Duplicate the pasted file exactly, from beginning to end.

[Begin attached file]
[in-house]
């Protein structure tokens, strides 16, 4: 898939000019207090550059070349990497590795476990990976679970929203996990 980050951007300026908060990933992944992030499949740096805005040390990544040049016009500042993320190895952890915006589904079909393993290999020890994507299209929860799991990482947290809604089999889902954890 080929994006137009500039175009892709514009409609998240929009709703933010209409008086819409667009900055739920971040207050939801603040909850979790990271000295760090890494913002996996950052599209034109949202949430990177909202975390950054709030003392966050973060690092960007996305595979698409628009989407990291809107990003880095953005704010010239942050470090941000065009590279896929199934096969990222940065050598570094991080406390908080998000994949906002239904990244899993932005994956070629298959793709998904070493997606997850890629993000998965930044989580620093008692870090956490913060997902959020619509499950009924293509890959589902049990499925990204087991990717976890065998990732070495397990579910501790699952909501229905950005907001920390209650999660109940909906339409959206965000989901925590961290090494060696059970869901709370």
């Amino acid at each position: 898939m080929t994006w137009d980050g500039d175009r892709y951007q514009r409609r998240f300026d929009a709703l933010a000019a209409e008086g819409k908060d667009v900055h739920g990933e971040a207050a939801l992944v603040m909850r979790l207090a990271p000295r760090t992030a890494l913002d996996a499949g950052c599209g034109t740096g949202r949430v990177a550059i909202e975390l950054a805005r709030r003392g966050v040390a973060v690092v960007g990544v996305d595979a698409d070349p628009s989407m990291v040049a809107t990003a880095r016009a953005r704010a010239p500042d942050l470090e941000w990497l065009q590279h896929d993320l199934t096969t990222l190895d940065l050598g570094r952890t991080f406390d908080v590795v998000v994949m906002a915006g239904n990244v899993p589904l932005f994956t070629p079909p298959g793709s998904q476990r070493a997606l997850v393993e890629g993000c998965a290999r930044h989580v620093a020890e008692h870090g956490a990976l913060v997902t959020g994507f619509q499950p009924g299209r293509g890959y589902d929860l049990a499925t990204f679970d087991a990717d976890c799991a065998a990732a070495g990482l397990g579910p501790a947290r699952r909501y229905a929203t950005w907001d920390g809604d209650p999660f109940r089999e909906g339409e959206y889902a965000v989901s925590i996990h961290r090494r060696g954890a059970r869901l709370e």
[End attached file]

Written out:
[in-house]
């Protein structure tokens, strides 16, 4: 898939000019207090550059070349990497590795476990990976679970929203996990 980050951007300026908060990933992944992030499949740096805005040390990544040049016009500042993320190895952890915006589904079909393993290999020890994507299209929860799991990482947290809604089999889902954890 080929994006137009500039175009892709514009409609998240929009709703933010209409008086819409667009900055739920971040207050939801603040909850979790990271000295760090890494913002996996950052599209034109949202949430990177909202975390950054709030003392966050973060690092960007996305595979698409628009989407990291809107990003880095953005704010010239942050470090941000065009590279896929199934096969990222940065050598570094991080406390908080998000994949906002239904990244899993932005994956070629298959793709998904070493997606997850890629993000998965930044989580620093008692870090956490913060997902959020619509499950009924293509890959589902049990499925990204087991990717976890065998990732070495397990579910501790699952909501229905950005907001920390209650999660109940909906339409959206965000989901925590961290090494060696059970869901709370």
């Amino acid at each position: 898939m080929t994006w137009d980050g500039d175009r892709y951007q514009r409609r998240f300026d929009a709703l933010a000019a209409e008086g819409k908060d667009v900055h739920g990933e971040a207050a939801l992944v603040m909850r979790l207090a990271p000295r760090t992030a890494l913002d996996a499949g950052c599209g034109t740096g949202r949430v990177a550059i909202e975390l950054a805005r709030r003392g966050v040390a973060v690092v960007g990544v996305d595979a698409d070349p628009s989407m990291v040049a809107t990003a880095r016009a953005r704010a010239p500042d942050l470090e941000w990497l065009q590279h896929d993320l199934t096969t990222l190895d940065l050598g570094r952890t991080f406390d908080v590795v998000v994949m906002a915006g239904n990244v899993p589904l932005f994956t070629p079909p298959g793709s998904q476990r070493a997606l997850v393993e890629g993000c998965a290999r930044h989580v620093a020890e008692h870090g956490a990976l913060v997902t959020g994507f619509q499950p009924g299209r293509g890959y589902d929860l049990a499925t990204f679970d087991a990717d976890c799991a065998a990732a070495g990482l397990g579910p501790a947290r699952r909501y229905a929203t950005w907001d920390g809604d209650p999660f109940r089999e909906g339409e959206y889902a965000v989901s925590i996990h961290r090494r060696g954890a059970r869901l709370e």